By December 2006 . Paperback, 256 pages. ISBN 9781412912549 .. Published by SAGE Publications ,
Reviewed by Ann Taket
School for Health and Social Development, Deakin University, Victoria
On the back cover, this book says it “looks at the particular considerations and sensitivities of being a researcher faced with a subject group at the margins of society, and explores the ethical, practical and methodological implications of working with such groups”. Different chapters explore different parts of the research process. The layout is designed with teaching in mind and has suggested readings and tutorial exercises in each chapter and a glossary at the back. The concern of the book is with qualitative approaches.
I enjoyed reading this book; it contains a wealth of fascinating information about different qualitative research methods and their use. This is the book's strength, as the author has searched out a rich variety of studies on different topics in different settings with groups that are disadvantaged or marginalised and who sometimes are hard to research. She also draws, to very good effect, on examples from her own research. All this fills a very important gap – my students and colleagues often complain about a shortage of papers and books that discuss the details and dilemmas of actually doing research.
However, I have several different problems with the arguments around which the book is constructed. First is its presentation of particular positions, such as feminism and postmodernism, which fail to do justice to the subtlety and complexity of the many different standpoints that can be identified within these. Given the book's expressed positioning within feminist and postmodern frameworks, there were also some strange omissions in coverage. For example, there is nothing on Foucault or explicitly on discourse analysis; no discussion of power and privilege in the real world (although there is welcome coverage of the power relations between the researcher and the researched); and very little coverage of questions raised by the multiple audience(s) for which the research findings may be written up or presented.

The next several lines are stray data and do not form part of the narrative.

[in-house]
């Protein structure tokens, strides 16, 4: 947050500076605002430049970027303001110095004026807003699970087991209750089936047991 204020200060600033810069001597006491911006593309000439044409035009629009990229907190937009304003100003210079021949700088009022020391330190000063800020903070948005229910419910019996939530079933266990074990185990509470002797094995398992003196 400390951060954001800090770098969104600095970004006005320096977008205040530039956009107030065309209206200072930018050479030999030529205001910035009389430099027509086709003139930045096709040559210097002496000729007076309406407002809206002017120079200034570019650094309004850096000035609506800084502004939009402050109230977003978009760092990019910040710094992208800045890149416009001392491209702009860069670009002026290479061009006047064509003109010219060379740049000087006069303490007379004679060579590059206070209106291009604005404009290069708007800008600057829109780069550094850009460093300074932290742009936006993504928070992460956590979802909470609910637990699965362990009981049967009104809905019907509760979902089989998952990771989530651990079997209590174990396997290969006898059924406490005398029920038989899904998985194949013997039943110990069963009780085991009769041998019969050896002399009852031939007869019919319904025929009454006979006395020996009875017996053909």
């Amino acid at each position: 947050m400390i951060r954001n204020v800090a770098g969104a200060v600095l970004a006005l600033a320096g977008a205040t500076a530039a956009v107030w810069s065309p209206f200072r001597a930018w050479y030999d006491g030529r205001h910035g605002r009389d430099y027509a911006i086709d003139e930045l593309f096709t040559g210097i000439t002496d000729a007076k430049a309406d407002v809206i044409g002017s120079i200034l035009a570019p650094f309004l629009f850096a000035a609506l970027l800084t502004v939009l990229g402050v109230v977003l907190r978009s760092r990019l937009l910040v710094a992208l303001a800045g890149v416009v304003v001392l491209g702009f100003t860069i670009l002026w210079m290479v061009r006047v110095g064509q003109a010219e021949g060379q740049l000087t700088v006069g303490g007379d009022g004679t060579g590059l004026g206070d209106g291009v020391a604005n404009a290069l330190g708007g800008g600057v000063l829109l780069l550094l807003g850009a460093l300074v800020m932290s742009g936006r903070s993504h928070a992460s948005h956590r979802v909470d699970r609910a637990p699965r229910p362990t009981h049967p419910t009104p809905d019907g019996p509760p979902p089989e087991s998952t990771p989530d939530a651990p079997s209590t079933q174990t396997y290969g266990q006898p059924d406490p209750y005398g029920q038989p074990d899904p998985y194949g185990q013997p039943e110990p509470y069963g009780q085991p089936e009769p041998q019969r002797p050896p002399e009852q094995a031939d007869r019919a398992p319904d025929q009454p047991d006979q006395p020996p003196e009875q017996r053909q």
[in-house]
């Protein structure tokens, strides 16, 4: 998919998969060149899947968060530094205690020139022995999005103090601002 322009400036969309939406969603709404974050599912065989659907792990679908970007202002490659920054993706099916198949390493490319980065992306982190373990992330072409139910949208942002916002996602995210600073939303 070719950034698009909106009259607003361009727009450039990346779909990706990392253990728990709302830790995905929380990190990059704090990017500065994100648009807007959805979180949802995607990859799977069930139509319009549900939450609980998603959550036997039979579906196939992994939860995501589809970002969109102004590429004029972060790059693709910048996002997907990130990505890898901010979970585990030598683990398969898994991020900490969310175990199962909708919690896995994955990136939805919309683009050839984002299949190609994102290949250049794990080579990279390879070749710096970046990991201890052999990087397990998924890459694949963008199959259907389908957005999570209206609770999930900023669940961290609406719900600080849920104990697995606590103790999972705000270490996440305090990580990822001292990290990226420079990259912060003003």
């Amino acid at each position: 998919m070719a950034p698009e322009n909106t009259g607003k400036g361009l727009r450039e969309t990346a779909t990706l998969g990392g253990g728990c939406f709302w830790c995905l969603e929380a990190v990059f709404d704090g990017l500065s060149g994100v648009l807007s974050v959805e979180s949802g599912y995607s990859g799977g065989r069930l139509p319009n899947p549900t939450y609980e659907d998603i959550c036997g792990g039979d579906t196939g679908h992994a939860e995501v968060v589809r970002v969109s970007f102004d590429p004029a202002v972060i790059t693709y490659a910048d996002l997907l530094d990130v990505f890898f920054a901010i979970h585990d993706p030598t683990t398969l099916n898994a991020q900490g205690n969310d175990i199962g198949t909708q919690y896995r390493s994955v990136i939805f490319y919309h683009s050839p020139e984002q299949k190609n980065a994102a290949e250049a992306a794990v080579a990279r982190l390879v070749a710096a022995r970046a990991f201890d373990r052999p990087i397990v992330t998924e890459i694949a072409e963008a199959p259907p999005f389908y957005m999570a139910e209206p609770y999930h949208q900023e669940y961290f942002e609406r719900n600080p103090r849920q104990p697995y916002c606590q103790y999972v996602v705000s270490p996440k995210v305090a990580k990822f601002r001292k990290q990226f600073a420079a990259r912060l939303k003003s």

The book also makes use of two particularly problematic categories: ‘the vulnerable’ and ‘sensitive research’ (with associated notions of ‘sensitive researchers’ and ‘sensitive research methods’). Construction of ‘the vulnerable’ as a category is highly problematic. Public health research recognises the very real effects of material disadvantage and the negative effects of lowered or poor expectations of individuals or groups on their actual achievement. Using the category of ‘the vulnerable’ runs the risk of reinforcing the very social and health conditions of disadvantage that public health seeks to change. Through leaving open the interpretation that there is a major inborn dimension to this ‘vulnerability’, it downplays the possibilities of change and ignores the considerable resilience in the face of hardship displayed by those who find themselves in challenging circumstances. It could easily reinforce the ‘victim-blaming’ mentality that is found in some health policy, and there is thus the danger of reinforcing a deficit-based rather than strengths-based approach in research and undercutting capacity building and the facilitation of empowerment.
The category of ‘sensitive research’ is seemingly more straightforward in its definition in the book, defined by drawing on Wellings et al. (2000: 256) as research which “requires disclosure of behaviours or attitudes which would normally be kept private and personal, which might result in offence or lead to social censure or disapproval, and/or which may cause the respondent discomfort to express”.1 However, the definition is hard to use to divide up the research field – as this book invites us to do. The notions of ‘private’, ‘personal’, ‘offence’, ‘censure’, ‘disapproval’, are all strongly contingent, socially structured, created and re-created in social interaction and subject to change over time.
As researchers, I think we have a duty to approach our research informants, all of them, with respect and to treat them in the research process with dignity and recognition of their rights. To imply that we need a different process for different classes of individual, in particular constructed around a dichotomy between the vulnerable and the non-vulnerable (or indeed sensitive and non-sensitive topics) seems to me to rest on several assumptions I find myself uncomfortable with, including that I can identify in advance which informants are vulnerable and which are not (or even which topics are sensitive and which are not). This assumes a knowledge I do not necessarily have and hints of arrogance and paternalism. Vulnerability and sensitivity may well be hidden, and as researchers we need to be alert for these in any research situation.
So while the book has much to commend it from the point of view of illuminating the ‘how’ of carrying out qualitative research, a critical stance in relation to the arguments it presents is vital. The book would also have benefited from a thorough sub-editing.